Over before start Posted by Ahmad Azizov on February 21, 2021


Miscarriage is the expulsion of the fetus from the uterus before it is capable of sustaining life independently. Interestingly, 50-75% of all conceptions end in a miscarriage but most go unnoticed because they occur before or during the subsequent period. 

Spontaneous miscarriage 

Loss of pregnancy before 20 weeks gestation or <500g mass. Advanced maternal age, prior miscarriages and smoking are the most significant risk factors. Most pregnant women experience vaginal bleeding followed by lower abdominal cramping. A physical exam should include vital sign assessment (for hemodynamic instability), a speculum exam (to assess the cervix) and a bimanual exam to estimate the gestational age.

Management should include Rh blood typing and all Rh-negative patients should receive anti-D immunoglobulin prophylaxis. 


Most of the pregnancies ending with a miscarriage do so within the first trimester. The fetus is often already dead by the time of expulsion. At least half of these fetuses die due to chromosomal abnormalities. Second trimester miscarriages are more likely to result from anatomic factors and the fetus is usually not dead by the time of expulsion. 

  • Fetal factors 
    • Chromosomal issues 
      • Autosomal trisomies are the most common cause (13, 16, 18, 21, 22)
      • Monosomy X is the second most common cause 
    • Developmental issues
      • Common in first trimester miscarriages 
  • Maternal factors 
    • Uterine defects 
      • Fibroids are usually not the cause of miscarriages 
      • Asherman syndrome (from multiple curettages) can make the endometrium insufficient to host a pregnancy 
      • Incompetent cervix is a correctable cause of miscarriages
    • Infections 
    • Endocrine issues
    • Immune reasons 
    • Trauma 
      • Especially abdominal trauma 


Types of miscarriages
Miscarriage Symptoms Pelvic exam Ultrasound findings

Mild vaginal bleeding

Mild abdominal pain 

Membranes intact 

Fetal cardiac activity important

Cervix closed Intrauterine pregnancy viable

Vaginal bleeding and abdominal pain 

Membranes may be broken or non-broken

Cervix open Pregnancy mostly non-viable

Heavy vaginal bleeding 

Partial passage of products

Cervix open Retained uterine products
Complete Vaginal bleeding and complete passage of products

Cervix open early

Cervix closed later

Empty uterus

Not many symptoms 

Brown vaginal discharge

Cervix closed

No fetal cardiac activity

Non-viable pregnancy 


More than 3 miscarriages 

(Can be any type, incomplete, complete...)

Variable Empty uterus and uterine abnormalities may be seen
  • Threatened miscarriage 
    • Cervical is closed but there is vaginal bleeding before 20 weeks 
    • Half of these pregnancies will result in a miscarriage but the presence of fetal cardiac activity is a positive sign 
    • Management 
      • No effective treatment exists 
      • Monitoring is done unless the pregnancy is thought to be non-viable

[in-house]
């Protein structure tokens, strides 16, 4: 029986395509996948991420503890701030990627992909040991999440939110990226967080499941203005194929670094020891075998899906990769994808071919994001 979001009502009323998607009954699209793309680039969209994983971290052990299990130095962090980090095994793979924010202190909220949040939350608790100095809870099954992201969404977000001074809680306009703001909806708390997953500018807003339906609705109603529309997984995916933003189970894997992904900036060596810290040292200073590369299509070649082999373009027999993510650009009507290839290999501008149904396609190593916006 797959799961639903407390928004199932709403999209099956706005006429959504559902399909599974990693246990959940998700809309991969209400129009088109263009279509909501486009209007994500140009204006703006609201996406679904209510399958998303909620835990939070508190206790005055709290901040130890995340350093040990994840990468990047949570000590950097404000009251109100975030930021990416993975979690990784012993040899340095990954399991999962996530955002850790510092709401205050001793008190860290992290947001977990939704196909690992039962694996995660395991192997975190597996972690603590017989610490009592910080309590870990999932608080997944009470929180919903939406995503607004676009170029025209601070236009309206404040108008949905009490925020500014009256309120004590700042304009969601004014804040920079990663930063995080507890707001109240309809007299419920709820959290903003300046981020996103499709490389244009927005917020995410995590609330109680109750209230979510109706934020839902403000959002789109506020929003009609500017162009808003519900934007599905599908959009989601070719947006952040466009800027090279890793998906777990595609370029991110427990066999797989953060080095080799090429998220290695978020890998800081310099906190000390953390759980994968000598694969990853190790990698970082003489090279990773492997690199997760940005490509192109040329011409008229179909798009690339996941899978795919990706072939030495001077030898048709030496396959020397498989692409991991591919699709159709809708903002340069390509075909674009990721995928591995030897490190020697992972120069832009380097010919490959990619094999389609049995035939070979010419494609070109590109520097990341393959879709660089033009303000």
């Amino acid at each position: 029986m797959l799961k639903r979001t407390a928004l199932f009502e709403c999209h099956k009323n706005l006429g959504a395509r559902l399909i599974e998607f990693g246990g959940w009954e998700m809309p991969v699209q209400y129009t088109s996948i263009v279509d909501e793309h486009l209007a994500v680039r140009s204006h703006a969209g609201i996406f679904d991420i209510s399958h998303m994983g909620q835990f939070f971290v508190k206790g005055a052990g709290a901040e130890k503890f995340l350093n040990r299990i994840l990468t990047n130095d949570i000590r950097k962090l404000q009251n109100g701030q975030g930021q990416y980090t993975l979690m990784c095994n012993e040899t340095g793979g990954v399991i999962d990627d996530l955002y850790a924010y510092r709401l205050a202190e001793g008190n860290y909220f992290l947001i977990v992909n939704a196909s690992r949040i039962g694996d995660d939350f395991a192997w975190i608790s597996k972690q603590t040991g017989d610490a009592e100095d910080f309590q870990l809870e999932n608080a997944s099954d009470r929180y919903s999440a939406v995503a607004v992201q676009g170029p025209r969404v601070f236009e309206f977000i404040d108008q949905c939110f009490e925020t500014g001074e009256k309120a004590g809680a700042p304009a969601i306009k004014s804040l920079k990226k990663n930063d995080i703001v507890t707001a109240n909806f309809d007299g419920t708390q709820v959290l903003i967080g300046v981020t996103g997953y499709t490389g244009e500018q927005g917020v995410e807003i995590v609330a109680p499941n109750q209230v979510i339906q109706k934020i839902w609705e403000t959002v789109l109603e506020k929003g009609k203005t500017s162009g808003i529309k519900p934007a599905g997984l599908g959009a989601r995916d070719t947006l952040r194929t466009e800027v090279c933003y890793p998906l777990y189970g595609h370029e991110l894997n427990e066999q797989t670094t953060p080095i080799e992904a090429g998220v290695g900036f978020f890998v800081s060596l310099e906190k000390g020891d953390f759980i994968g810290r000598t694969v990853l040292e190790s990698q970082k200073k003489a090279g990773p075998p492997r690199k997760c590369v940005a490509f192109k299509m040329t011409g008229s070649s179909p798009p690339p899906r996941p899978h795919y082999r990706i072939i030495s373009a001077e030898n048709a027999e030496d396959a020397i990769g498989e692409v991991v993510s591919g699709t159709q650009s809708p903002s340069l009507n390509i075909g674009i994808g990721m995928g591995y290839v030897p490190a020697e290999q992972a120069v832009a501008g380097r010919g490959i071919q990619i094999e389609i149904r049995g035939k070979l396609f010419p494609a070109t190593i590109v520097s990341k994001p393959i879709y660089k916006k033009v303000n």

• Inevitable miscarriage 
    • Vaginal bleeding and an open cervical os before 20 weeks
    • Management
      • Suction curettage  
  • Incomplete miscarriage 
    • Partial expulsion of the fetal products from the uterus before 20 weeks
    • Internal cervical os is usually open and allows the passage
    • Most common between 6 and 14 weeks 
    • Management
      • Suction curettage
  • Complete miscarriage 
    • Complete expulsion of the fetal products from the uterus before 20 weeks 
    • Cervical os initially open but closed at the end of complete expulsion 
    • Most common <6 weeks and >14 weeks
    • Management 
      • Managed expectantly  
  • Septic abortion 
    • Fever plus one of threatened, inevitable or incomplete miscarriage before 20 weeks 
    • Retained products, illegal abortions, and legal abortions can lead to this condition 
    • Fever can be accompanied by leukocytosis, foul-smelling vaginal discharge, and lower abdominal tenderness
    • Can be fatal if sepsis develops 
    • Management 
      • Broad-spectrum antibiotics 
      • Uterine evacuation 
      • Prostaglandins may be administered to evacuate the uterus to avoid uterine perforation due to infection 
  • Missed abortion 
    • Fetal demise before 20 weeks with no detachment from the placenta 
    • Products are retained for days or even weeks behind a closed cervical os
    • Symptoms can be subtle 
      • Mild bleeding after fetal demise and brown vaginal discharge that follows 
      • Rarely coagulopathy can ensue in the mother after a prolonged retention 
    • Management 
      • Individualized based on the emotional state 
      • Expectant management can be done but often difficult for the mother
      • Medically induced uterine evacuation is commonly the safest option

All information provided on this website is for educational purposes and does not constitute any medical advice. Please speak to you doctor before changing your diet, activity or medications. 

Written by
Ahmad Azizov Member since April 2020
Interested in Vascular surgery resident at Western U

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